Does the grace of God have an effect in your life?
The apostle Paul writes, “For by grace you have been saved through faith. And this is not your own doing; it is the gift of God, not a result of works, so that no one may boast. For we are his workmanship, created in Christ Jesus for good works, which God prepared beforehand that we should walk in them” (Eph. 2:8-10 ESV).
In other words, there is nothing we can do by our own works to obtain salvation. Our justification before God is a result of grace through faith alone. But Paul also says that we are created in Christ Jesus for good works. How, then, should we understand Ephesians 2:8-10?
The point Paul is trying to make isn’t that our works justify us before God. Instead, our lives should be characterized by godliness. Our salvation should result in fruitfulness for the kingdom of God.
Last week, I wrote about some characteristics of kingdom living as revealed in Hebrews 13:1-6. Some of those characteristics include brotherly love, hospitality, sexual purity, and contentment. But it’s not as if our own efforts can enact those things in our lives. In other words, the call of Ephesians 2:8-10 is not for us to somehow get our lives together. Instead, we must find our justification in God’s grace and trust that grace to have an effect in our daily lives.
It’s common for people to view Christianity as a list of “dos and don’ts.” And as we see in passages like Hebrews 13:1-6 and Ephesians 2:8-10, God does care a lot about how we live. But we minimize God’s grace when we think Christianity is all about what we should or shouldn’t do. Instead of viewing our living through the lens of effort, we need to begin viewing our living through the lens of grace.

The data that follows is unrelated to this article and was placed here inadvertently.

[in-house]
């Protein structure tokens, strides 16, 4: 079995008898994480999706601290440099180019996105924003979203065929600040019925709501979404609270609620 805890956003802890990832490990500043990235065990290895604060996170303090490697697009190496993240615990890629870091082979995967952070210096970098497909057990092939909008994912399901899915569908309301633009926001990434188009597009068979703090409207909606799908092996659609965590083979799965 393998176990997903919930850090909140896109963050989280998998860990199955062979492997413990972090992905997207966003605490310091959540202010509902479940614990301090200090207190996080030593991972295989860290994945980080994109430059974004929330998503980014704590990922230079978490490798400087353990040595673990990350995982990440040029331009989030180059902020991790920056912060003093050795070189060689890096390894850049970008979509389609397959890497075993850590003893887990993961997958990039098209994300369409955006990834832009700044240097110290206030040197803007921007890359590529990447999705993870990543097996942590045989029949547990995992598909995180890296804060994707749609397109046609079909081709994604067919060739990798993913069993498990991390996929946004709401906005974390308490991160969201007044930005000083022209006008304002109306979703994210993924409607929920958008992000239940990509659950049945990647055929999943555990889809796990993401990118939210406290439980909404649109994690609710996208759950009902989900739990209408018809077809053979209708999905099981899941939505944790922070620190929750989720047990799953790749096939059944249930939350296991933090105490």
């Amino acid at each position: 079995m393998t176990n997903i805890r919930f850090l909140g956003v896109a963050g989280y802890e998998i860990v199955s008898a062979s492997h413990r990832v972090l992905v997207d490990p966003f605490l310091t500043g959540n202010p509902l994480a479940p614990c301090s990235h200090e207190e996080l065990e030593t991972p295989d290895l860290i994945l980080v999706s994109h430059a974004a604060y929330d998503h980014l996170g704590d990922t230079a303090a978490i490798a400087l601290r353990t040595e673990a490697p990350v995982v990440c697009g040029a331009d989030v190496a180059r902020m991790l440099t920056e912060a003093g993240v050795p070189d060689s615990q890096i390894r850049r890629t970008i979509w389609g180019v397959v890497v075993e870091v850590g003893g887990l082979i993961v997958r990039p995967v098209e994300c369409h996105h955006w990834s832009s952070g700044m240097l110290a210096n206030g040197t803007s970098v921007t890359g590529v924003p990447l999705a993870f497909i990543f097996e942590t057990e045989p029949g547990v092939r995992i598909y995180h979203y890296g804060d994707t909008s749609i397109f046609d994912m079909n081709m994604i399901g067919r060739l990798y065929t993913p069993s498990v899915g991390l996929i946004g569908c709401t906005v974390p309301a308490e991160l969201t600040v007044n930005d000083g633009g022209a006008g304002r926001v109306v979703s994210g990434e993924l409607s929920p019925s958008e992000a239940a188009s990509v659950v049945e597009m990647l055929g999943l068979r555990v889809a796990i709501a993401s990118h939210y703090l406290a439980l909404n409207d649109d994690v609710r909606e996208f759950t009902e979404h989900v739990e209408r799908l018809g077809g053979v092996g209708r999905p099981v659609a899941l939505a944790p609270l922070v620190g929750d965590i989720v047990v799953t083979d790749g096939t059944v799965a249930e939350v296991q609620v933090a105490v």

Too often, we think of God’s demands and become discouraged because we consider our own strength rather than the effect of grace in our lives. And before long, we’re running away from Christianity because we view it as too burdensome.
God’s standards are far too high for us to reach on our own. That’s the beauty of the gospel. And that same grace that rescues us from our sin empowers us to live as God desires.
The call to follow Jesus isn’t easy. But it’s not as if everything revolves around our own power to obey. The grace of God has an effect in our lives, empowering us to work for God’s glory. If we are to live as God desires, we must lean into this effect of grace.
This gives us hope. Because it reminds us that our justification and sanctification rest upon God’s grace rather than our own efforts. I pray we embrace God’s grace today as we seek to be faithful to Him in our daily lives.
Isaiah Pauley is the Minister of Worship for Faith Baptist Church in Mason, W.Va. Find more at www.isaiahpauley.com. Viewpoints expressed in the article are the work of the author.